Theoretical Contributions in Gender Studies
Omran’s summer issue concludes with an article by Faouzi Boukhriss, in which he discusses the changes that led the French sociology of education to show interest in the relationship between the gender question and discrimination inside educational institutions. Boukhriss shows that until the 1990s, French sociology of education was dominated by an academic trend to explore the social system of education from a class analysis view. Boukhriss suggests that one of the reasons behind the silence on the gender question within French sociology of education was that Marxism had long been dominant and that the majority of researchers within this field were men. In his paper "Sociology of Education and the Question of Gender: From Social Inequalities to Gender Disparities", Boukhriss notes how the 1990s witnessed growing interest in the gender question within French sociology of education as reflected by Pierre Bourdieu's book on masculine domination.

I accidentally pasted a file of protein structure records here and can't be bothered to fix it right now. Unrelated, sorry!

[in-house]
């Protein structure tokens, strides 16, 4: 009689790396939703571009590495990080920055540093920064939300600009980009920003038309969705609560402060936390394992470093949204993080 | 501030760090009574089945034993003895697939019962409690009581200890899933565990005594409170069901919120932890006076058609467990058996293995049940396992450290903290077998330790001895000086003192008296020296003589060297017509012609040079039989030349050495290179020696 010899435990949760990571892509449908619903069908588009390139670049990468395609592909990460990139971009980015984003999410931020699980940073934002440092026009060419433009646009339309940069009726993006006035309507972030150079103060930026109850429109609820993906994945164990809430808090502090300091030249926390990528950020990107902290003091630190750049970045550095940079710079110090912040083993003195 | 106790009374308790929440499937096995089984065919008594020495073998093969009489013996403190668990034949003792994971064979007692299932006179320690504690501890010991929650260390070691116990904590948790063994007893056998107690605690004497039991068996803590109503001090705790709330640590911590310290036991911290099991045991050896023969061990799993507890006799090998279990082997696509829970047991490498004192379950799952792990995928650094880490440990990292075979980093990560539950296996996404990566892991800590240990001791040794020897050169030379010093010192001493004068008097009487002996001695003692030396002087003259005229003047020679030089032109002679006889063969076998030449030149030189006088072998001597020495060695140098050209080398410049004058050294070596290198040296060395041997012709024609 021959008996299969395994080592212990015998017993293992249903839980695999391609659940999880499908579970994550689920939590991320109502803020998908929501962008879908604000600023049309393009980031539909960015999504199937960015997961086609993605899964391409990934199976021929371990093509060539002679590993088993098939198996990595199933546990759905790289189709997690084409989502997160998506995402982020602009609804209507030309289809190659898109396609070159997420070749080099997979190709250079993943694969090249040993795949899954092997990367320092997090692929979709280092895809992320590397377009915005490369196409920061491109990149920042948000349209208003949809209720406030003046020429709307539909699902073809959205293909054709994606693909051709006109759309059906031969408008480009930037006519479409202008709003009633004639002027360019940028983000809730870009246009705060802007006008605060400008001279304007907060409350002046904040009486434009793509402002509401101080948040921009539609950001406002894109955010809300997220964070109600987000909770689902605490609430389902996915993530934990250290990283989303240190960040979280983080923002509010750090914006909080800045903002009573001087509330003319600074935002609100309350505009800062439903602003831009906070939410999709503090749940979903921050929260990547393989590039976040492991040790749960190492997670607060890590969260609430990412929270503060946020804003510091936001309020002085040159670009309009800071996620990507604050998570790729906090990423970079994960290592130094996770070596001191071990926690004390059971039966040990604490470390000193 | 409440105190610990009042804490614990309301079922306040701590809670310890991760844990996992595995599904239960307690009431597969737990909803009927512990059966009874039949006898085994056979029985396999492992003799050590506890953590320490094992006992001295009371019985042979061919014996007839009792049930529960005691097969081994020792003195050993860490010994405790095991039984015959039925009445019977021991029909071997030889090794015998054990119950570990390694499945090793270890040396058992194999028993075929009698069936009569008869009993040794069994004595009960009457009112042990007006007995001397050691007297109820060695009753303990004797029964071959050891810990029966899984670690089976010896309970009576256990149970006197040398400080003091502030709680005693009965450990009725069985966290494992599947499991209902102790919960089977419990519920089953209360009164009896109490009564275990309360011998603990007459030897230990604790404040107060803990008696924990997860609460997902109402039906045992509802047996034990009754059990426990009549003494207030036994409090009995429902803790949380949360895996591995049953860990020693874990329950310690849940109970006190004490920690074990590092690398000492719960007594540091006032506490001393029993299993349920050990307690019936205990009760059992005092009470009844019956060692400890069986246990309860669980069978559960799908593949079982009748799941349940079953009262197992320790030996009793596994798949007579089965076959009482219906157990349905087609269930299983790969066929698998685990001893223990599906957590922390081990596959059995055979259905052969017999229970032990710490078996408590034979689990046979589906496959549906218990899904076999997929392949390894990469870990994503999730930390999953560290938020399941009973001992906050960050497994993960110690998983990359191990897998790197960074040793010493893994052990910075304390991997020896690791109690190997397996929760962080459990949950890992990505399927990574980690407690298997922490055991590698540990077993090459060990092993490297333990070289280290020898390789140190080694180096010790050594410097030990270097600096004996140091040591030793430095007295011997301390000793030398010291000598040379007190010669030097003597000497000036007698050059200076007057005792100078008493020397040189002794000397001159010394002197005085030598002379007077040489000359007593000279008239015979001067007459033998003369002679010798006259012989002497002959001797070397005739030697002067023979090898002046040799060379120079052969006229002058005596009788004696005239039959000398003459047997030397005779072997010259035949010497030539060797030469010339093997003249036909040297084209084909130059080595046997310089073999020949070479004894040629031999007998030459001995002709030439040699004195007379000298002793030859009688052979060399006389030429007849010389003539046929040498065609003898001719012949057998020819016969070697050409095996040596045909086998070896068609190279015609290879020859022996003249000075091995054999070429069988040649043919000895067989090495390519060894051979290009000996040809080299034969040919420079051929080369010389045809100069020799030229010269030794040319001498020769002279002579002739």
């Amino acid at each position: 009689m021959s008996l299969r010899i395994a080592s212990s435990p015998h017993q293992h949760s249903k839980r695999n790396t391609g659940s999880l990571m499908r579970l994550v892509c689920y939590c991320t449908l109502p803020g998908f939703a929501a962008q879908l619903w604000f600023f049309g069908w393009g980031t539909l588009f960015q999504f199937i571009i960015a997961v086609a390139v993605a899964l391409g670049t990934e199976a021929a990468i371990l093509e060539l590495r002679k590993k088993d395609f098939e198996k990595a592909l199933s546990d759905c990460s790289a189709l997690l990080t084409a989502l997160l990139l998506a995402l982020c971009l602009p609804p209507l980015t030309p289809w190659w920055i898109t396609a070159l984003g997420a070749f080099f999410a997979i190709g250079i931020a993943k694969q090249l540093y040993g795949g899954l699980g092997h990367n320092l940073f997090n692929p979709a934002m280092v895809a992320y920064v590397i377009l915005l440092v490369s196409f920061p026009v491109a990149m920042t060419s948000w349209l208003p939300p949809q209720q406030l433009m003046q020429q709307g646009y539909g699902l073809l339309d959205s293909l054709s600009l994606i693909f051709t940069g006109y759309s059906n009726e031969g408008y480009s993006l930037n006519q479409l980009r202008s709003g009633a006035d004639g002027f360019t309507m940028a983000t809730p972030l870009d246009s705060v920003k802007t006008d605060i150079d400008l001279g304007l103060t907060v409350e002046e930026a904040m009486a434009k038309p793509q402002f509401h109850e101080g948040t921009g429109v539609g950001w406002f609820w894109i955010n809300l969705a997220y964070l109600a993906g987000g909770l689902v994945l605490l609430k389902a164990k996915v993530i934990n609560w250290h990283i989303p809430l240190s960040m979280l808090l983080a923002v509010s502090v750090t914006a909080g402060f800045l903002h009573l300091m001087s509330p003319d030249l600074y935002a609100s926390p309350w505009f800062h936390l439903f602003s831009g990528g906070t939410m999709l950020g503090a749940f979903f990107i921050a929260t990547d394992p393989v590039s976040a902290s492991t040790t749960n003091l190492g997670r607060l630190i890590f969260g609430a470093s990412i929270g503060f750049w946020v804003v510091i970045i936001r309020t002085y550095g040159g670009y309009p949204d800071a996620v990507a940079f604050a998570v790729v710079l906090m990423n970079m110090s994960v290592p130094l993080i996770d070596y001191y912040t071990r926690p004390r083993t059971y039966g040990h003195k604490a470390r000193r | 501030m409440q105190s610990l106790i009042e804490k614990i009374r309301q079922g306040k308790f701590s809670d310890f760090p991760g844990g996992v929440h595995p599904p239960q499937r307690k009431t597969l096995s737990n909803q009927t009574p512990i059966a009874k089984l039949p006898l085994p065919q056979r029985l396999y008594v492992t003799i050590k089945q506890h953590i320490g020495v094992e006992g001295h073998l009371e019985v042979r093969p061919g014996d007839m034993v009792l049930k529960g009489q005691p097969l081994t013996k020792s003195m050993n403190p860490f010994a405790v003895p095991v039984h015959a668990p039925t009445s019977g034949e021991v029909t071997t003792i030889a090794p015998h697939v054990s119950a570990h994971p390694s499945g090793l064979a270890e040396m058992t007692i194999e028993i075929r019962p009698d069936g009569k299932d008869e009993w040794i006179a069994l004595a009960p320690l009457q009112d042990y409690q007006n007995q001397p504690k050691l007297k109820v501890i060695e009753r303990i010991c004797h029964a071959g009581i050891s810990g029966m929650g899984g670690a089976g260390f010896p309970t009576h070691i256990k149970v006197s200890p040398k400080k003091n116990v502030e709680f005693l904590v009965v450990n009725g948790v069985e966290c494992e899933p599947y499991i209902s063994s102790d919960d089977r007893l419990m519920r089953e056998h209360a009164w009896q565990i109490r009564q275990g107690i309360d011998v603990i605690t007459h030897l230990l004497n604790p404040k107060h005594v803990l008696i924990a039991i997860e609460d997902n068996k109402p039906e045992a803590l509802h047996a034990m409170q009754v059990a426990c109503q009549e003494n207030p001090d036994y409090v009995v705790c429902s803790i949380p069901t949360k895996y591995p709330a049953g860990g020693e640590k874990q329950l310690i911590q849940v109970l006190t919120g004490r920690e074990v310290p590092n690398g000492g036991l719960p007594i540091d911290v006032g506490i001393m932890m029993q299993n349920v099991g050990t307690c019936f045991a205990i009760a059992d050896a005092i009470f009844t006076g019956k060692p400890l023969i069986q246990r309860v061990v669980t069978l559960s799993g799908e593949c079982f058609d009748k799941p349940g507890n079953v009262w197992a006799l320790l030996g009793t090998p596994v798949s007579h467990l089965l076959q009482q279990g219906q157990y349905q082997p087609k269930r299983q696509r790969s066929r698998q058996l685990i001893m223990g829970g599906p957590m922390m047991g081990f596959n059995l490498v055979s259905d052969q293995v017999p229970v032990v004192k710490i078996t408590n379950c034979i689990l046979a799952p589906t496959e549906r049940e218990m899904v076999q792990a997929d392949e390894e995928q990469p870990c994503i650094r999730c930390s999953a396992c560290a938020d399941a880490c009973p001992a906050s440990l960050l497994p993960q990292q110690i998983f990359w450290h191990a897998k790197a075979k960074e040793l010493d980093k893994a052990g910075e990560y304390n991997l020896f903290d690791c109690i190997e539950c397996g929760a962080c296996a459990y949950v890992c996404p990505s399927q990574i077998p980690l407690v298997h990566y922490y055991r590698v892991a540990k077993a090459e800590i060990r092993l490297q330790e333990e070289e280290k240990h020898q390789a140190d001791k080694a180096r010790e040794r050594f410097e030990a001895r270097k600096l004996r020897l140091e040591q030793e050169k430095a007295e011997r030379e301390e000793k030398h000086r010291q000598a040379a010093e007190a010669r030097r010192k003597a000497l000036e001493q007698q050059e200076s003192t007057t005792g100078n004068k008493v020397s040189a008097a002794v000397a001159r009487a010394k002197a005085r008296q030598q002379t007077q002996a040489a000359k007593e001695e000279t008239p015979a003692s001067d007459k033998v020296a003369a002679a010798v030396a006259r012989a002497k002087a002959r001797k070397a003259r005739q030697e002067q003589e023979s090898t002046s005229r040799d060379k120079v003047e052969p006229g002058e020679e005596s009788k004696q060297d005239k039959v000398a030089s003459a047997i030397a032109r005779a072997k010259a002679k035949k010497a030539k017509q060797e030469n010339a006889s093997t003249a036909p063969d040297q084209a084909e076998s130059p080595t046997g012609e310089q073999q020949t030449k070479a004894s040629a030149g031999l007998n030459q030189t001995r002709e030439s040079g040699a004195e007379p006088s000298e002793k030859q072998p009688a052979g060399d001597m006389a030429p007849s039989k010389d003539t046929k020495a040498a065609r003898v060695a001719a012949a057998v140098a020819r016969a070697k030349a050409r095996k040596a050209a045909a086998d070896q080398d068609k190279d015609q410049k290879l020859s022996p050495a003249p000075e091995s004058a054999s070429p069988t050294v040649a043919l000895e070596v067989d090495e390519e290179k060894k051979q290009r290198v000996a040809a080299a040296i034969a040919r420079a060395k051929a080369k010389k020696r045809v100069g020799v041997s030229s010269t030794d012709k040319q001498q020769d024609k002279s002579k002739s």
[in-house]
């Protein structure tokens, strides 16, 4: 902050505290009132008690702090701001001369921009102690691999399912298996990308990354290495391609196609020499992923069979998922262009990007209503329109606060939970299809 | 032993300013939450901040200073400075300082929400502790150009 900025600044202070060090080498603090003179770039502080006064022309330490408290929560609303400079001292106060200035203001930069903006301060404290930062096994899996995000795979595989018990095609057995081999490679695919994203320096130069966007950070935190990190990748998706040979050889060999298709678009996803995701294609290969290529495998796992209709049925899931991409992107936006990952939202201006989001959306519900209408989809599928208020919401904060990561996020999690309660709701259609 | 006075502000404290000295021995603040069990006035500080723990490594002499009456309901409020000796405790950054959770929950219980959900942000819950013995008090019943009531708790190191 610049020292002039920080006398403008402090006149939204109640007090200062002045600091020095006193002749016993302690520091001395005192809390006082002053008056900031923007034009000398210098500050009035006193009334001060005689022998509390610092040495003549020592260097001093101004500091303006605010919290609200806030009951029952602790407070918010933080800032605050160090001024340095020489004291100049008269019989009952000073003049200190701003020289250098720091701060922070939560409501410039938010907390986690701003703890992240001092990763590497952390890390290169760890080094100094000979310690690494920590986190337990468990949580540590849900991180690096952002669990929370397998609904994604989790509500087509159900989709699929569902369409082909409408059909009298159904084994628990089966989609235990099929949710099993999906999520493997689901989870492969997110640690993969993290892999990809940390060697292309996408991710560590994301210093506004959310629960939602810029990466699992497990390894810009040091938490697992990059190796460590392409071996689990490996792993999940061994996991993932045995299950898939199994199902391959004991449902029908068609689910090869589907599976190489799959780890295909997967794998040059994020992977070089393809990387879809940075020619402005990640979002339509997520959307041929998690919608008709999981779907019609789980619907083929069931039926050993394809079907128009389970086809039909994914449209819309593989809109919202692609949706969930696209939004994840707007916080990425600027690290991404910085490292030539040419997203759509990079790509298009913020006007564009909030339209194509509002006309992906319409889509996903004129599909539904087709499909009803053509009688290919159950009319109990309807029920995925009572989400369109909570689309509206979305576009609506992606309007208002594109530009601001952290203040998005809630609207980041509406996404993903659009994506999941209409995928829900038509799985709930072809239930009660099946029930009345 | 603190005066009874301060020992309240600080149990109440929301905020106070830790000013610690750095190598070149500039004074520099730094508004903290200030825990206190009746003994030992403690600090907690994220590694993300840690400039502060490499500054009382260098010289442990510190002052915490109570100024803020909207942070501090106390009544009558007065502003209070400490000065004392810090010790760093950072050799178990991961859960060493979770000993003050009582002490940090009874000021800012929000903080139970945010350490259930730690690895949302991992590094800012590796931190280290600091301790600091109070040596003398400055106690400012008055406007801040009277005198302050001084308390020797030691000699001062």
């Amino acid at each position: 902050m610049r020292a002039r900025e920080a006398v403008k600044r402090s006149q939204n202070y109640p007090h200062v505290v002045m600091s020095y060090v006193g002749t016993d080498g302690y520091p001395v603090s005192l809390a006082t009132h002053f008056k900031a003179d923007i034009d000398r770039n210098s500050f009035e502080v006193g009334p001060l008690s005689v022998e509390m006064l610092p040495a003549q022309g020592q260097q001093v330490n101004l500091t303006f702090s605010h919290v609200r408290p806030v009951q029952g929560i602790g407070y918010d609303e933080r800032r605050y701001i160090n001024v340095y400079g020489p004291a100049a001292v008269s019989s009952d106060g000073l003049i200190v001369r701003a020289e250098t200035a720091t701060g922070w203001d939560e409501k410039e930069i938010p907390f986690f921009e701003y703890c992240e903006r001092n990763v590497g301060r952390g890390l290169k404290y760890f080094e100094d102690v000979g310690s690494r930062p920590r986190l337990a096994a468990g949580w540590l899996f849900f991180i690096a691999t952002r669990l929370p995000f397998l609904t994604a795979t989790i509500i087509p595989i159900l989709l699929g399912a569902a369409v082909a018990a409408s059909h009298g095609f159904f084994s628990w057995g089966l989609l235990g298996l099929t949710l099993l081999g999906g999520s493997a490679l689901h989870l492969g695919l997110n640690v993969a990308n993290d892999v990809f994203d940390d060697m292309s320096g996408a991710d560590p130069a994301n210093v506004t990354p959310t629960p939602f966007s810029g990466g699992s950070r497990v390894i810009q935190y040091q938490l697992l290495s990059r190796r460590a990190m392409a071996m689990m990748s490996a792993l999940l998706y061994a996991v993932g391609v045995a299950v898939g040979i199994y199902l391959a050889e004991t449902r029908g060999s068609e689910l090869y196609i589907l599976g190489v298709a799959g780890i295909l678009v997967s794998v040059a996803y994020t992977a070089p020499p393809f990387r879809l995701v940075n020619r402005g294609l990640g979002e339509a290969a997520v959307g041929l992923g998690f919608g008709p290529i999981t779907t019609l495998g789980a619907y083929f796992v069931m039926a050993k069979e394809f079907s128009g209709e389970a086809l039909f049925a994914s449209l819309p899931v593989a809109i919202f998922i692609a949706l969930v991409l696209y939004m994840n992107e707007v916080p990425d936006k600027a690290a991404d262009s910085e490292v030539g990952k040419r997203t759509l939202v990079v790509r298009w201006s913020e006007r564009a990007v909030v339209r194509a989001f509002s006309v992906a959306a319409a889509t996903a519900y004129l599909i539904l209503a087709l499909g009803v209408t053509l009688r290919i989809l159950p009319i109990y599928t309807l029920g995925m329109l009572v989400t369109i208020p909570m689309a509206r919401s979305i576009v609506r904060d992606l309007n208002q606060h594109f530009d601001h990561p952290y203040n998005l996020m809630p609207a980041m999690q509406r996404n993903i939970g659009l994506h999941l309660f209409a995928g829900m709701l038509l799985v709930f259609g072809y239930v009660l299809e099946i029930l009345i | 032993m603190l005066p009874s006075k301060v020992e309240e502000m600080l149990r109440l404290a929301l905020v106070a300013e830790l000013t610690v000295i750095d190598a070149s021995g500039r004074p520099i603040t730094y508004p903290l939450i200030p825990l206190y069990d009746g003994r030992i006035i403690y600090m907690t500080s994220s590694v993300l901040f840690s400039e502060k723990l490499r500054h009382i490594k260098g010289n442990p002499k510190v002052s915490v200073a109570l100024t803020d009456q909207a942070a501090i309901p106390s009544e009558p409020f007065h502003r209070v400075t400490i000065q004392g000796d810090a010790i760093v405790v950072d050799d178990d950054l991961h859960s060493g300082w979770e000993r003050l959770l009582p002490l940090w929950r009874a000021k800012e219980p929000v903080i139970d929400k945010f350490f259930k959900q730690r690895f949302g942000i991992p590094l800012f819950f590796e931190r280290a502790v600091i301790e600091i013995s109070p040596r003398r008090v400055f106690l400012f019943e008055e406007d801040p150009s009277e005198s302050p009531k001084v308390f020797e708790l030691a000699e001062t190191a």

The Welfare State in Iran and the Social Roots of the State in Jordan
The book review section includes four book reviews, two of which tackle the formation of the state in Iran and Jordan. Fatima Alsmadi reviews the book Social Revolution: Politics and the State of Welfarein Iran by Kevan Harris, who highlights the evolution of social welfare institutions in Iran after the Islamic revolution in 1979. Hatem Alsarairah discusses a new book entitled The Struggle for State of Jordan by Jamie Allinson who discussed the formation of the modern state in Jordan.
Sabah Alnasseri reviewed the book by Andrea Komlosy: Work: The Last 1,000 Years, which is an important reference in understanding the evolution of the forms of labor and labor relations during the past ten centuries. Ahmad Iz Addin As’ad reviewed the book Jihad in the West: The Rise of Militant Salafism by Frazer Egerton, who analyses the social and cultural context of the evolution of the jihadist movement in Europe.
The journal can be purchased from the Omran website, where selected articles from previous issues are available for free download.